Budget Deal Curbs Social Security Claiming Options

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In November 2015, President Obama signed into law H.R. 1314, more commonly referred to as the Bipartisan Budget Act of 2015. One significant byproduct of the legislation is the elimination or curbing of two social security filing strategies that married couples may have been planning to use to optimize their lifetime social security benefits. The two programs include the “File and Suspend” and “Restricted Application” for spousal benefits filings. As with most things related to federal programs, there’s a great deal of complexity in the details.

What’s at Stake?

File and Suspend– This is when an individual, who is at least at Full Retirement Age (age 66 for most claimants), files for his or her own retirement benefit and then immediately suspends receipt of those benefits with the social security office. This sets a Filing Date under the individual’s record, which allows a spouse or dependent to then initiate benefit payments to be paid out to them based upon the filing individual’s record. These auxiliary payments do not negatively affect the benefits to be received by the original filing individual. In fact, since the individual suspended his or her own social security benefits, their future benefit is allowed to grow. Between age 62 and 70, each year social security collection is delayed, benefit payments will increase by 6-8%. This could potentially provide thousands of dollars in additional income to couples over their lifetimes.

Keep in mind that the original person must file first to enable the second person to file for spousal or dependent benefits. After the initial filing, the original filer can continue to receive benefits or elect to suspend. The suspension part is not necessary to enable the auxiliary benefits. Suspending simply allows the original filers’ benefits to grow for a later payout date.

Anytime between Full Retirement Age (FRA) and age 70, the individual could change their mind and “unsuspend” their benefits. The Social Security office would retroactively pay out some or all of the suspended benefits in a lump sum.

Under the Bipartisan Budget Act, starting May 1, 2016, your spouse and children will no longer be able to receive social security income on your suspended record and you will no longer be able to retroactively collect all past social security income if you elect to unsuspend. If your payments are currently suspended, or if you request suspension before the upcoming May 2016 deadline, you will be grandfathered under the old rules.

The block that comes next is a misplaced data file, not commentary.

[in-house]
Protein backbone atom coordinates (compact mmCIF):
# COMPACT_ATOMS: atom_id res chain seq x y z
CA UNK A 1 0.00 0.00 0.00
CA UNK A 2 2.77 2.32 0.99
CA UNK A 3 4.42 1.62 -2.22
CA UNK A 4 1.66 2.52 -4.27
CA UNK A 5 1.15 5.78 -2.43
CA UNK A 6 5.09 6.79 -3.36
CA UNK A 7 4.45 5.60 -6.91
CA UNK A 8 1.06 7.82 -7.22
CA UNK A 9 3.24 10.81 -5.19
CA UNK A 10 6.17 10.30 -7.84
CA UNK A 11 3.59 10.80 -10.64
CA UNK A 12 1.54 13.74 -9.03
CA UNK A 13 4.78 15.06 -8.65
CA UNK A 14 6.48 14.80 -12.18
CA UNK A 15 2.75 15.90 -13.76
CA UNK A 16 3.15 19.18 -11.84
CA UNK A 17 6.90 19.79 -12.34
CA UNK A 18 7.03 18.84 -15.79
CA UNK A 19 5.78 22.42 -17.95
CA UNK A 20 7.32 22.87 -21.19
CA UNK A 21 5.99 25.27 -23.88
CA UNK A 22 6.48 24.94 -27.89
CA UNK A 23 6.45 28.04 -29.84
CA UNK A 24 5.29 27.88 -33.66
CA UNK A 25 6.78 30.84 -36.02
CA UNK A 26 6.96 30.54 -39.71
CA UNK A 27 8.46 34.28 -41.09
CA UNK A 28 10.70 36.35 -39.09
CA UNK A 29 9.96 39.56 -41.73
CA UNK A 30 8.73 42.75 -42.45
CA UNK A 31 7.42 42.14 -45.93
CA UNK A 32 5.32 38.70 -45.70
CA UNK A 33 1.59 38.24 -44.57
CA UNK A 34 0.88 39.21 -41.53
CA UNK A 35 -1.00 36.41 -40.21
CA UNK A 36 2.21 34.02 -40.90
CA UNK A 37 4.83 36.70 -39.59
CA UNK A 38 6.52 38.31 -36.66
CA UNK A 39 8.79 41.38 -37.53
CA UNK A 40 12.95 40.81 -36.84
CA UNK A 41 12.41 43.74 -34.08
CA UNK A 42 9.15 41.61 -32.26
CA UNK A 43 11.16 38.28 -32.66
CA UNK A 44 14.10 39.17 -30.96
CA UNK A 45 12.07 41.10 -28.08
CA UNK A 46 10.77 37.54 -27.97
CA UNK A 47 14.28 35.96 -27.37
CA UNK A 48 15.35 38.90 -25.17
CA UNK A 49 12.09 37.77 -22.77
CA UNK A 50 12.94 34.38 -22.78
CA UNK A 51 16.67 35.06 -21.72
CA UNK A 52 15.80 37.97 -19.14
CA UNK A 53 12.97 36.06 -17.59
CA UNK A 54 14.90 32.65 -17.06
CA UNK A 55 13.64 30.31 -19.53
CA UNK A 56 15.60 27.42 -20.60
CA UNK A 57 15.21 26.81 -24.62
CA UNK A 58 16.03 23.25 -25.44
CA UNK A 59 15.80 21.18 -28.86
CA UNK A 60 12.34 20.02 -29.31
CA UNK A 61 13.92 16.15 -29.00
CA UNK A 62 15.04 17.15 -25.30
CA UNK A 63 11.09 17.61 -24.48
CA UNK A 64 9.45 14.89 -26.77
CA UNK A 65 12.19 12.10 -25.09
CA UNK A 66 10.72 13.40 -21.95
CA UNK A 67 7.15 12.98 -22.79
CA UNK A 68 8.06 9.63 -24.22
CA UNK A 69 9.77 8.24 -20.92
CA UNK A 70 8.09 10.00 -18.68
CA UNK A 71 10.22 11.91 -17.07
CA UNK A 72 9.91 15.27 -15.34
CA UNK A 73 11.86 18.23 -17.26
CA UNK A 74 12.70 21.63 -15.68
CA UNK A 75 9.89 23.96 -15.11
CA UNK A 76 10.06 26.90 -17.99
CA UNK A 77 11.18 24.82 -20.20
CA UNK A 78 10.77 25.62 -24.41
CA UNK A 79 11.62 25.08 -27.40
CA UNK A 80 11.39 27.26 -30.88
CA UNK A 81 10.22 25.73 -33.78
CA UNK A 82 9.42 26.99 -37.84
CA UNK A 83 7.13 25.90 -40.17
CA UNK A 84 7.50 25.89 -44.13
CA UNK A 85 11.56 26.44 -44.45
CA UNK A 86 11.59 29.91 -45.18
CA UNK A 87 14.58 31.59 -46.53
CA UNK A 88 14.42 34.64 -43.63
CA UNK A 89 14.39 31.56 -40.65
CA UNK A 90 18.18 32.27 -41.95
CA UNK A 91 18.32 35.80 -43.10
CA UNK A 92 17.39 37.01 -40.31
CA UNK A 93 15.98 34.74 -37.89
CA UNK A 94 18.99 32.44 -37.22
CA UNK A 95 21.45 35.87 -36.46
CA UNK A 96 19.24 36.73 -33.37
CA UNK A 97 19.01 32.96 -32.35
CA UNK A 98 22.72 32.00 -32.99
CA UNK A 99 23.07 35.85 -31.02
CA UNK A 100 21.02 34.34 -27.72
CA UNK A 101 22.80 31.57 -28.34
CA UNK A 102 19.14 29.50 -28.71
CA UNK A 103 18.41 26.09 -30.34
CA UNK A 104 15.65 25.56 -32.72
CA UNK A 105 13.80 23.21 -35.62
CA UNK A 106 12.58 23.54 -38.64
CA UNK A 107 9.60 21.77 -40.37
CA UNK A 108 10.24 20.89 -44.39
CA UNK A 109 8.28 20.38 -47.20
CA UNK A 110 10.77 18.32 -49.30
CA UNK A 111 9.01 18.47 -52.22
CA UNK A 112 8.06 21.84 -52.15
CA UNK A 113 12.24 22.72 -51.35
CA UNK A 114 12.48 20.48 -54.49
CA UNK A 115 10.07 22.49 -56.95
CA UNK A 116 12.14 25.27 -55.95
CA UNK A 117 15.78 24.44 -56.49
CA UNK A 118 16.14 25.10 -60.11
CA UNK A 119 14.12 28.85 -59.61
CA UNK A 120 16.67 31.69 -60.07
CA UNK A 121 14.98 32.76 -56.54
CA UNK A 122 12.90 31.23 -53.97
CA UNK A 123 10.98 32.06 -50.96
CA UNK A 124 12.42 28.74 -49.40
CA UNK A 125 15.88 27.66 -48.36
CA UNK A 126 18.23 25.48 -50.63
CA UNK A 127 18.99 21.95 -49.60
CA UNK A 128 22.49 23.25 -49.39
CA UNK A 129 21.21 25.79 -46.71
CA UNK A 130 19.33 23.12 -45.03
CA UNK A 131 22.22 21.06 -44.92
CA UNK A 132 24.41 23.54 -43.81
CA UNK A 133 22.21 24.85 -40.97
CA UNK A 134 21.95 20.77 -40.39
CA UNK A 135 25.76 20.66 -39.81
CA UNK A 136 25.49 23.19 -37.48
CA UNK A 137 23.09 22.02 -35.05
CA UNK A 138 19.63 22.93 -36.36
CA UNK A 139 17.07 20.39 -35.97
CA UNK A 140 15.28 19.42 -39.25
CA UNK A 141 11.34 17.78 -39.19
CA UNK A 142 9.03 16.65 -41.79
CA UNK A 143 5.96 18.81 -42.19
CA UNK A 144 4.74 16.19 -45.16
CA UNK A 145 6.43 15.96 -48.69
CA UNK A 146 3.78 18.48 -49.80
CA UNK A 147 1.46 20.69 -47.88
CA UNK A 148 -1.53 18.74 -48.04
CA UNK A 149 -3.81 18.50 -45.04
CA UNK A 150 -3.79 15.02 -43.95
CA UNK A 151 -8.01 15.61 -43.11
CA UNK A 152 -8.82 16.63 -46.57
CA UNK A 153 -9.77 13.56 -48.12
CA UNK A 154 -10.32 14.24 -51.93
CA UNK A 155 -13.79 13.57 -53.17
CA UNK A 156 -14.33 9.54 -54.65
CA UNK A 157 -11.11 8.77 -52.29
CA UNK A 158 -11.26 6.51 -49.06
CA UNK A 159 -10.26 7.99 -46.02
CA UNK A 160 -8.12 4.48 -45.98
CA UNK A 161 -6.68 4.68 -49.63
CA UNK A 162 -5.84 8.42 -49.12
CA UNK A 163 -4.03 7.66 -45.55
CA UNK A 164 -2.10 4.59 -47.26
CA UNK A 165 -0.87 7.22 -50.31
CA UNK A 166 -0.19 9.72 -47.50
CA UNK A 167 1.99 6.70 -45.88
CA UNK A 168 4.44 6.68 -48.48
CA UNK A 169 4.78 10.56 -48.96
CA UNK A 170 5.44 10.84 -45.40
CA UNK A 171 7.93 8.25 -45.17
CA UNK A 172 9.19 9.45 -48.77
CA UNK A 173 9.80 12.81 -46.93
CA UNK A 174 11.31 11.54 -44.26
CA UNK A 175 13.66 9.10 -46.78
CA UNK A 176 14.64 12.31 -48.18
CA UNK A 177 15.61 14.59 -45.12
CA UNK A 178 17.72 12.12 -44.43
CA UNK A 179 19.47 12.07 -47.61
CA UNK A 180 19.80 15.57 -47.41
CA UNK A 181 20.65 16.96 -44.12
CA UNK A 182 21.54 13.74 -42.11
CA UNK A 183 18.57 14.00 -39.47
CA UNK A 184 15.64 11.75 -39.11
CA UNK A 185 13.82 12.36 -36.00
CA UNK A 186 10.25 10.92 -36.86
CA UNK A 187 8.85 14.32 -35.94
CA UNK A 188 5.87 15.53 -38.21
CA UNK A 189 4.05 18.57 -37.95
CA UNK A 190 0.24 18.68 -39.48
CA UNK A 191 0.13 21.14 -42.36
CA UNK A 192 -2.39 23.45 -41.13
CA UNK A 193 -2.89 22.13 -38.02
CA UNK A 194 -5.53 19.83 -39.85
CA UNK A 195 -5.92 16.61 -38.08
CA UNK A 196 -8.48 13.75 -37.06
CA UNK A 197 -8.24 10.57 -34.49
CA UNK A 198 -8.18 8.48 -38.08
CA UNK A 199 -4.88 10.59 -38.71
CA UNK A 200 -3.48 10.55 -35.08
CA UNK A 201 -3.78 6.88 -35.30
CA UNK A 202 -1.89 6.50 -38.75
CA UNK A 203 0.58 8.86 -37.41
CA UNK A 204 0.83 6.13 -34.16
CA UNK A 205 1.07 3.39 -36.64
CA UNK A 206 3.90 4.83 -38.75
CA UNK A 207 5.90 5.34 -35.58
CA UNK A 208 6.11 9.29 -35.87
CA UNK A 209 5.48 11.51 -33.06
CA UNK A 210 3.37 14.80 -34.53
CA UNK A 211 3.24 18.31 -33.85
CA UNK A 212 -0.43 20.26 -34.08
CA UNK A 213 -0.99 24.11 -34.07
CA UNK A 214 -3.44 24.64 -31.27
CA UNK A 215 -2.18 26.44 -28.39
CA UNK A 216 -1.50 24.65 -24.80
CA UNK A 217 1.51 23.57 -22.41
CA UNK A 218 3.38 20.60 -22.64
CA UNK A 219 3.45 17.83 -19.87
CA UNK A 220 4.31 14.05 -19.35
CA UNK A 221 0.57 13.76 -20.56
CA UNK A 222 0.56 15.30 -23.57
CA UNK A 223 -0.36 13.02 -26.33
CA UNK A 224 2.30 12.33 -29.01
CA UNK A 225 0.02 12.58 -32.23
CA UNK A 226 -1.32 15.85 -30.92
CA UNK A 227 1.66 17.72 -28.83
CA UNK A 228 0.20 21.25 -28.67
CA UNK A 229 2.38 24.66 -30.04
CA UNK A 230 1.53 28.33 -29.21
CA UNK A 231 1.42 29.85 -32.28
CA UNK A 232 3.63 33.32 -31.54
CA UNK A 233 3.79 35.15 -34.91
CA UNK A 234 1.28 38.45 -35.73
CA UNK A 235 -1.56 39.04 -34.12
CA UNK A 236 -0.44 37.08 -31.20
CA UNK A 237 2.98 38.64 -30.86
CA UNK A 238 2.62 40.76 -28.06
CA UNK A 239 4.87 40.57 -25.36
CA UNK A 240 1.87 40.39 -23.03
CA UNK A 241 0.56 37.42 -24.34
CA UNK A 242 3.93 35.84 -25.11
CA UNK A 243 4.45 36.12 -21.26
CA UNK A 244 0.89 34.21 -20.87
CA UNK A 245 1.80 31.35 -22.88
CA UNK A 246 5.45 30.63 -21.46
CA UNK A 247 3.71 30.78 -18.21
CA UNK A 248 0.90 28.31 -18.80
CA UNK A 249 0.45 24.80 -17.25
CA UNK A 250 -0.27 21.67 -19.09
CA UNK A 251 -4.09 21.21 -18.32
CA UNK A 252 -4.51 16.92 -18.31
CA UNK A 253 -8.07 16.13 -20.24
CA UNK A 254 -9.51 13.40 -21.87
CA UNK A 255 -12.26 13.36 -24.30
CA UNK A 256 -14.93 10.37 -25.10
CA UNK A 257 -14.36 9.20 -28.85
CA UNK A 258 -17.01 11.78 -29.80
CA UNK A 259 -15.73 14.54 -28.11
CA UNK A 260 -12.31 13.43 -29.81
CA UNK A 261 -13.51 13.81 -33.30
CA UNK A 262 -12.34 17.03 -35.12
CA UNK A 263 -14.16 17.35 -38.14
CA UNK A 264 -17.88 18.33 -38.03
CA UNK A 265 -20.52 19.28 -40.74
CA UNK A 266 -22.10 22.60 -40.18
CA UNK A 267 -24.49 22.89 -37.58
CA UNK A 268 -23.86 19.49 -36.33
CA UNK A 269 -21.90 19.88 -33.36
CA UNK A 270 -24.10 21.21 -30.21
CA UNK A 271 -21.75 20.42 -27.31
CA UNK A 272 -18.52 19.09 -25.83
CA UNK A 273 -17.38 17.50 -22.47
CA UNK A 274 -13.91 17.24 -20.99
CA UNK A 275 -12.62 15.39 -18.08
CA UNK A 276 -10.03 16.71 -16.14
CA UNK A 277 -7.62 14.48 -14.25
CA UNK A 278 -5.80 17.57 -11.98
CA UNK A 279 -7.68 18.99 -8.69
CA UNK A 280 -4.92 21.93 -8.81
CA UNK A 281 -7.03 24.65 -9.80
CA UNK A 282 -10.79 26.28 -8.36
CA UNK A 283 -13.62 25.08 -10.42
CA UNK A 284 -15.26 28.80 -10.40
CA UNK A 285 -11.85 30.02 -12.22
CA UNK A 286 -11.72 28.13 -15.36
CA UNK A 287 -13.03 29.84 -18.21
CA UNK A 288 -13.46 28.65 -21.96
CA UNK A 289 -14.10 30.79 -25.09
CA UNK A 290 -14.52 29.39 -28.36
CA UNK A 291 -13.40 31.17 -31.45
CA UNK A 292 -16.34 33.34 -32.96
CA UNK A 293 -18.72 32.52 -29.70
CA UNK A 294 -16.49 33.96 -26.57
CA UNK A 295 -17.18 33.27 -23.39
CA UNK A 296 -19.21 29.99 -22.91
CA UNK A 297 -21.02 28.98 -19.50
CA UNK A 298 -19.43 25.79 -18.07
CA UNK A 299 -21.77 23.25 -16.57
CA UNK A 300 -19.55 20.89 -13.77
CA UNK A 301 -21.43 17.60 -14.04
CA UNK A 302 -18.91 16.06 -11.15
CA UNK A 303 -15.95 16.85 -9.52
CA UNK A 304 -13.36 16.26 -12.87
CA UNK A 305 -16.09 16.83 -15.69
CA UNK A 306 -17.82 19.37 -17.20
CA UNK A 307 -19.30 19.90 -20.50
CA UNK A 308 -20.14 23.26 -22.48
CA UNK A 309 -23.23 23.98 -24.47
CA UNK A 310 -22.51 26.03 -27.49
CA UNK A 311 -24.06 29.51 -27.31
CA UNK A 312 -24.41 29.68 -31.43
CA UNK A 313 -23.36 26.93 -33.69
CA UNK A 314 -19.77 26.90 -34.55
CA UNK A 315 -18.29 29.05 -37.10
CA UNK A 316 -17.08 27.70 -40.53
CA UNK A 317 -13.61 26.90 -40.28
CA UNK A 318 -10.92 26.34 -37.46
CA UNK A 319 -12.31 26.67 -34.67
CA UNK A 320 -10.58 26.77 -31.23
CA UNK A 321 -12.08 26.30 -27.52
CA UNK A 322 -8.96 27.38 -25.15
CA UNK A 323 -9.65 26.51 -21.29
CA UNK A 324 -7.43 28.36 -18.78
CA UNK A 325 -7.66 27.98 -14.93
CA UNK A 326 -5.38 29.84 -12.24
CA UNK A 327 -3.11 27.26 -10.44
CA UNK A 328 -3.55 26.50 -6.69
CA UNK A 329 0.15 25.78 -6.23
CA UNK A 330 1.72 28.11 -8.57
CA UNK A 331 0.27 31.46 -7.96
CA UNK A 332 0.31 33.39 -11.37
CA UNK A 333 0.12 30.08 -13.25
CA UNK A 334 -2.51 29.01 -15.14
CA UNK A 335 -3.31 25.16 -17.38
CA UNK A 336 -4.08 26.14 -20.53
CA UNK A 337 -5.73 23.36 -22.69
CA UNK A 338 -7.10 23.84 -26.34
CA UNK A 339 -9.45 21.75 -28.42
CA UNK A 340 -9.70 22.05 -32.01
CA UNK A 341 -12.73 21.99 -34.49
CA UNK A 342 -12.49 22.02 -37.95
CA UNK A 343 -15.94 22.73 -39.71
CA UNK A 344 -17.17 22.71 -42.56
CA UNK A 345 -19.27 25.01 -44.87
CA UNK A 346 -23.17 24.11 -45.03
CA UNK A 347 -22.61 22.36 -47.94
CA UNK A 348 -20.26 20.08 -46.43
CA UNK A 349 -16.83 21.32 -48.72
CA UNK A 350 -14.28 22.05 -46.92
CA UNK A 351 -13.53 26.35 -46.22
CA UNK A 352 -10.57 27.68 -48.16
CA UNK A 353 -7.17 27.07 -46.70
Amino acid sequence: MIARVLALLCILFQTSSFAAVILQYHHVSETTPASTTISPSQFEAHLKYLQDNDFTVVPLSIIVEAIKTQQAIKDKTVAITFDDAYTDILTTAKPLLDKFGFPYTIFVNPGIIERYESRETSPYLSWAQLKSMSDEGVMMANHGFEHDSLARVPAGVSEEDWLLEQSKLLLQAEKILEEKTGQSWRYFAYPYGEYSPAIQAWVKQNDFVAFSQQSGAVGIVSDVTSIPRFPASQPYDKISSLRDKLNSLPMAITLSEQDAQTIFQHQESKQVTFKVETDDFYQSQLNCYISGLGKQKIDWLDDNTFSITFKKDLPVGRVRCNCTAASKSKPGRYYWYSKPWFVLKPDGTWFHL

Restricted Application – When an individual is at least FRA, has not filed for any previous benefits and has a spouse who has established a Filing Date (suspension does not matter), they may file a Restricted Application (RA) to receive ONLY the spousal benefit based upon the spouse’s record. Collection of social security benefits under the Restricted Application does not affect the individuals’ own pool of benefits. Therefore, this strategy allows one to collect spousal benefits and concurrently delay their own future retirement benefit so it may grow by the same 6-8% per year as mentioned above. Upon reaching age 70, the individual would switch from the spousal benefit income to their own social security benefit, which in theory should be larger.

Under the Bipartisan Budget Act, the Restricted Application filing is no longer available to anyone born Jan. 2, 1954, or later. It continues to be available for anyone born Jan. 1, 1954, or earlier.


— For anyone younger than age 66 by May 1, 2016 (born after May 1, 1950), the File and Suspend method will no longer be available.

— For anyone younger than age 62 by January 1, 2016 (born after January 1, 1954), Restricted Application is no longer available.

Window of Opportunity

For anyone younger than age 66 by May 1, 2016 (born after May 1, 1950), the File and Suspend method will be available up until May 1, 2016. After such date, the filing method will be removed as an available option.

Are you thoroughly confused? Determining when and how to claim social security benefits has always been a challenging task, but these new rules create even more complexity for those nearing retirement. If you are age 66 now, or will turn 66 within the next three months, definitely speak with your Certified Financial Planner™ or CPA about taking advantage of these claiming strategies before you lose the option to do so.


Financial Ducks in a Row, “File & Suspend and Restricted Application are NOT Equal”

Market Watch, “Millions of Americans just lost a key Social Security strategy”

Market Watch, “New Social Security Rules Change Claiming Strategies”

U.S. News & World Report, “How the Budget Deal Changes Social Security”

Wall Street Journal “A Strategy to Maximize Social Security Benefits”

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